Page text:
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Do Tattoos Go Alone With Professionalism?

Tattoos are more acceptable now than ever before. A 2008 survey revealed that 25% of those who are aged between 30 and 39 had at least one tattoo. The percentage for the age group between 25 and 29 increased to 32%. As tattoos seem to be very common these days, will it be acceptable to wear tattoos or piercings in a professional setting?

There is no question about people’s rights of putting tattoos or piercings anywhere they like on their bodies. However, I agree with this CNN News video that people had better cover their tattoos up when it comes to professional occasions, such as job interviews, sale pitches, and presentations. It is just another human nature --- people judge others by their “looks,” especially when people do not know each other well.

Since 2010, we have discussed professional dress in a variety of ways. We talked about how event planners’ professional look may influence their business, how college students need to dress in business attire in job search, and how a bank on Wall Street put up a long list of dress codes for employees. Because hospitality is also a very conservative business, I would recommend the “old-fashioned” business attire for all hospitality professionals, which also means no tattoos and piercings.

If you are a manager, what would you think when you interview a candidate who is wearing tattoos and/or piercings? If you are a job seeker, what would you think of your future employer if the manager who is interviewing you wears tattoos and/or piercings? If you are checking into a hotel, what would you think of your hotel stay if the bellman who is carrying you luggage also wears a big tattoo on his arms?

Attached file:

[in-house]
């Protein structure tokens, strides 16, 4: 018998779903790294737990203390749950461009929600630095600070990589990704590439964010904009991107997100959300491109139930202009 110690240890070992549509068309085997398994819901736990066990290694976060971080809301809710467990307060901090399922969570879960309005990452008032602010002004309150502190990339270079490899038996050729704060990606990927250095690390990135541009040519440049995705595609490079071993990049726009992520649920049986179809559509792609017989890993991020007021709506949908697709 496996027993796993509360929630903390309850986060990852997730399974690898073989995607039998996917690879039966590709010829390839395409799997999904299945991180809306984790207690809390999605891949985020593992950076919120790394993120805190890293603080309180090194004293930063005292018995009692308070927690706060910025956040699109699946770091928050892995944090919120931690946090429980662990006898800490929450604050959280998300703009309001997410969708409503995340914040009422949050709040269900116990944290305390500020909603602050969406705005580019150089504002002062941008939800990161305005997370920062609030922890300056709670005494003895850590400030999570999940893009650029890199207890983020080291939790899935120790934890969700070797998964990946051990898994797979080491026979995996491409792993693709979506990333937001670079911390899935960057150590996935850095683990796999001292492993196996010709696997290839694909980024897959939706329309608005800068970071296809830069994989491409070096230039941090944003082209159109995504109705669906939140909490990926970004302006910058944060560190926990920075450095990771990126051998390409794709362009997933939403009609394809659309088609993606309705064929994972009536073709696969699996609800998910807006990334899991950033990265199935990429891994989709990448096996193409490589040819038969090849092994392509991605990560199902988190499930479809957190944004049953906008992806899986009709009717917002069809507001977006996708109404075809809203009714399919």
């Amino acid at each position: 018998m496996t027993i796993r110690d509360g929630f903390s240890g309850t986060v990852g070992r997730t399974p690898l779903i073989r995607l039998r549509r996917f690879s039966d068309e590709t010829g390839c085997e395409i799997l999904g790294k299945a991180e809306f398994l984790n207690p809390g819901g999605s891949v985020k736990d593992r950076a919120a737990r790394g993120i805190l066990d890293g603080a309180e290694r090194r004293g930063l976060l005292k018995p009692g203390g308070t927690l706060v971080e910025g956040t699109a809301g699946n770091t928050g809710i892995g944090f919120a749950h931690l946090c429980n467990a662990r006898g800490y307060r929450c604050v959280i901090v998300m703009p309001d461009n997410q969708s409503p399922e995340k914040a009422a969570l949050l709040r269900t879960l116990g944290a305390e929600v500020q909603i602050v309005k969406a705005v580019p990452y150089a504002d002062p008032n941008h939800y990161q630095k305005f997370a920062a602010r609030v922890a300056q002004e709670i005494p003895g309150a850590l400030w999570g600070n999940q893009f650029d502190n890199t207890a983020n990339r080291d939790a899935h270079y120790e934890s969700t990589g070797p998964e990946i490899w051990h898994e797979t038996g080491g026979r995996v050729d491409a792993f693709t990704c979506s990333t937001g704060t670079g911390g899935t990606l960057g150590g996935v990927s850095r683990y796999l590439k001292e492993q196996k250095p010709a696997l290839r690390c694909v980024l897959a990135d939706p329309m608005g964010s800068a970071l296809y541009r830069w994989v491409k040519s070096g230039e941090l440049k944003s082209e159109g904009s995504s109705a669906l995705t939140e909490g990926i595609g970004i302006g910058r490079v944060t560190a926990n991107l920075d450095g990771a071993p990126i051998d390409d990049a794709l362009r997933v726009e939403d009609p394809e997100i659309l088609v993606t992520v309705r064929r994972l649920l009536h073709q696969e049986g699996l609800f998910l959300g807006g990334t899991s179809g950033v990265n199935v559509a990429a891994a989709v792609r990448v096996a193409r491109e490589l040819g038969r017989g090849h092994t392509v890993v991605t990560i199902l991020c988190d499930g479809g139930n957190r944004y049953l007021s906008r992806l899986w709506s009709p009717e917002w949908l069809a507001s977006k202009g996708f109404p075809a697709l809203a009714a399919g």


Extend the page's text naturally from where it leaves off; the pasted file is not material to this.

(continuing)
1. My personal belief is that tattoos in the work place should not be an issue. Tattoos are a form of culture and expression and people should not face discrimination because of this. Unfortunately people will still judge those with tattoos and this may hurt their chances of getting a job. I understand the concern people have to cover their tattoos in the work place but I feel that an employer who does not allow employees with tattoos is very close minded. I would not want to work for someone that felt uncomfortable by something as mainstream as tattoos.

    -Michelle Berger

  2. As a person with three tattoos I feel the need to respond to this post. When I get my tattoos done I made sure they were small, and in spots that could typically not be seen in public unless I wanted them to be. I did this for two reasons; First is because the tattoos are for me, they are personal moments in my life that I never want to lose and I could creativly and beautifully express them through ink and art, but only show them when I felt it was appropriate. The second reason that I kept them small and out of sight is that I did want to maintain a professional look still.
    I believe it is fine to have tattoos showing but it depends on the type of work, I reception at a hair salon where everyone has their own style, so it's great to see all of the different funky looks that the girls and guys have, but as a Hospitality Major I believe some things should remain hidden to retain professionalism.